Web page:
Thus, within the relief community, the approach has changed radically and now is best described as "new humanitarianism." This transformation is identified by a politicization of the relief process as "the system had to depart from the interstate logic that had framed its existence" (p. 80). Weiss touches on the very delicate issue of aid agencies that work with and may even embolden spoilers. Military engagement--with or without state consent--is often required. Where mandates were once limited and neutrality strictly upheld, we now find a willingness to work with combatants. His discussion continually meanders into the precarious question of whether military force may actually do more harm than good.
Under the umbrella of "new humanitarianism" Weiss points out that even working within the UN framework and those of other International Governmental Organizations (IGOs) can impede relief efforts, as IGOs are rule-bound to their charters and restrained by sovereignty commitments. In addition, aid agencies are attempting to distance themselves from the purse strings of government funding so that they may maneuver around the binding structures of sovereignty. Here Weiss explains that the aid relief community has to carve out humanitarian space despite war zones, impediments from local authorities, and great-power apathy. "New humanitarianism" is also characterized by a shift from short-term and temporary relief operations to systemic and root-cause oriented interventions. This shift brings relief agencies into the business of poverty reduction, establishing rule of law, and spreading democracy and human rights. Thus, missions are becoming more complicated and the likelihood of success is diminishing.
In his "new ideas" chapter, Weiss lays out the progression from intellectual roots to the R2P--where the intrusion into a state for the protection of human rights is becoming an international norm. Here we find an in-depth analysis of the intellectual foundations of Kofi Annan's "two sovereignties" and the profound changes brought on through his emphasis on human rights and its codification in the International Commission on Intervention and State Sovereignty and the 2005 World Summit. This section traces the tug of war between states, legal provisions, and human demands and norms. The final chapter appeals more to the academic, as it reviews the literature and legal progression with specific focus on internally displaced peoples. Weiss artfully lays out how individuals and ideas matter, and can actually shape normative contexts and legal parameters.
Despite the legal and normative progress, the outlook for humanitarian intervention is not good. Weiss finds a general watering down of R2P as "The [UN] members had apparently forgotten--or, as is the custom, chose to ignore--that the essential element of R2P is the international responsibility to act with or without the approval of the host country" (p. 56). He asks, "Are we in the midst of a normative revolution and a period of bullishness toward rescuing strangers?" (p. 52). He claims there has been a "collective yawn" (p. 54) since 2003 in terms of humanitarian engagement (particularly in terms of Darfur and the Democratic Republic of Congo). The overall picture he paints is of normative progress, practical lag, and political backlash. Weiss informs us that the political will associated with the "new world order" has dwindled and the responses to events of 9/11 have detracted from attempts to end widespread human suffering and violations of human rights. Weiss even claims that the sun has set on humanitarian intervention due to the "obsessions with Afghanistan and Iraq" and argues that U.S. and British involvements in these areas and the ex post facto justification of those involvements based on R2P has damaged the nascent norm. These events serve to undermine humanitarian interventions, as target states are more likely to view (or at least engage the rhetoric) humanitarian intervention as yet another hegemonic crusade. He is further dismayed by the waning influence of the United Nations, emboldened spoilers, and increasing international economic interests in maintaining the "new wars."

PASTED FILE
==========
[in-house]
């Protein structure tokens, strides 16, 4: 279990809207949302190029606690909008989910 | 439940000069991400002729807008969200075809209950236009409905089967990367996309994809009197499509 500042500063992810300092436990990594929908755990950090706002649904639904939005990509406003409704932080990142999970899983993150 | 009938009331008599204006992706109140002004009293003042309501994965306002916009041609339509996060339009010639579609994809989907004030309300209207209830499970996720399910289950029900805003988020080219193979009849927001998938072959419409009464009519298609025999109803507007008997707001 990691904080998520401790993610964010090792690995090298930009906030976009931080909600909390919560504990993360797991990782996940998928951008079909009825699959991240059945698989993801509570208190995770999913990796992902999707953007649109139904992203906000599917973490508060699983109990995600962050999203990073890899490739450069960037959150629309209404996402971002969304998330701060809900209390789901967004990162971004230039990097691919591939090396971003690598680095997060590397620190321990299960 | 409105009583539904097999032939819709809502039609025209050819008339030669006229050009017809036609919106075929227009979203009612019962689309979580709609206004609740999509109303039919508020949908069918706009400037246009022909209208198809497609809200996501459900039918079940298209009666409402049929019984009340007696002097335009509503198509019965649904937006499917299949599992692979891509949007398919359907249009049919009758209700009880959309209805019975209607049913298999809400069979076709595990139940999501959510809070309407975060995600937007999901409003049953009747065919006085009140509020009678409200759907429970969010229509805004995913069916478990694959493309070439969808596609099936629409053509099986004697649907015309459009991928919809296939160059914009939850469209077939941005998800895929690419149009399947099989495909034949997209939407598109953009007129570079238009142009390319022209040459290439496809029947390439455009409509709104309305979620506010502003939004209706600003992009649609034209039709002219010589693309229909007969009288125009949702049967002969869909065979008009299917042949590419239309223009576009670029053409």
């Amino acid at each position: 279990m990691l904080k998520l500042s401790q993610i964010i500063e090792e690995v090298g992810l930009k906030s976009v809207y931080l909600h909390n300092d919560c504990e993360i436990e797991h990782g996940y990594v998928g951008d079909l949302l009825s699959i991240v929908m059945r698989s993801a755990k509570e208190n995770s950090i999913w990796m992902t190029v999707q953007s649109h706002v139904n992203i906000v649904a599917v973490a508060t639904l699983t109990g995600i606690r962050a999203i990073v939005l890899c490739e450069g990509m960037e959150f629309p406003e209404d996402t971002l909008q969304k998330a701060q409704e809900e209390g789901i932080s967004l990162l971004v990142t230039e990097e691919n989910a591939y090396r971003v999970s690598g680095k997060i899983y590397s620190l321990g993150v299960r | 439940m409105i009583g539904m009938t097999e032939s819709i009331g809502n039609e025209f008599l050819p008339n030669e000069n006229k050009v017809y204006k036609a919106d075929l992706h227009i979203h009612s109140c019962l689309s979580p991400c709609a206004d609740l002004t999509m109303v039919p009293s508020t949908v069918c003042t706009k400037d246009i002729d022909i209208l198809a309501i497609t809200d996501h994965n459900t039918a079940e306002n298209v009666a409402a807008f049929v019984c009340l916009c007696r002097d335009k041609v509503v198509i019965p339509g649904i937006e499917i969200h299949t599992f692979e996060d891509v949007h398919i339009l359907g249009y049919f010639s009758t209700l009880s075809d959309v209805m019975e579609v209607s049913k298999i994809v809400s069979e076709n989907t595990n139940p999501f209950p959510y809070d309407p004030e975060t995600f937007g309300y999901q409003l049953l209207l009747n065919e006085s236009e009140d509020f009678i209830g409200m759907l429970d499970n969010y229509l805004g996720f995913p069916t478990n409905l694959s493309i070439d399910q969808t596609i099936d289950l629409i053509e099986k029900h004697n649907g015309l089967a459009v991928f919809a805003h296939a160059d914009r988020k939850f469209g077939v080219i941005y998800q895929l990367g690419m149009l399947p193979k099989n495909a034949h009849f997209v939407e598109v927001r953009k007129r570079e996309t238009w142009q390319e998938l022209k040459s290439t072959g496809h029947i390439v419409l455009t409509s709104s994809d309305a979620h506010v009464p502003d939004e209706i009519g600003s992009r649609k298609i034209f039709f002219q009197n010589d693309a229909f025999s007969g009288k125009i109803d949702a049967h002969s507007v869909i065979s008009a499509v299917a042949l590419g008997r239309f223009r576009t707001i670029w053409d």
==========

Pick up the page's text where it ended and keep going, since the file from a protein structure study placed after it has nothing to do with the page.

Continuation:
The book serves as a sharp synopsis of world politics as viewed through the lens of humanitarian intervention, that is accessible to a general audience. The overall clarity of the book is punctuated with erudite analysis. Here, the discussion of rhetoric and framing of the term "humanitarian" to describe the use of military force presents one example. If one is looking for a case study approach to the specific legal or political attributes of recent interventions, it is not here. Moreover, if one hopes to gain an understanding of the actions on the ground and interagency politics, the book does not provide this perspective. In the end, Weiss leaves the reader with a profound sense of an increasing degree of difficulty, of growing ambitions, human need, and pessimism. Overall, the book provides an elegant overview of the interplay between sovereignty of states and sovereignty of people, as well as international legal and normative evolution.
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Alynna Lyon. Review of Weiss, Thomas G., Humanitarian Intervention: Ideas in Action.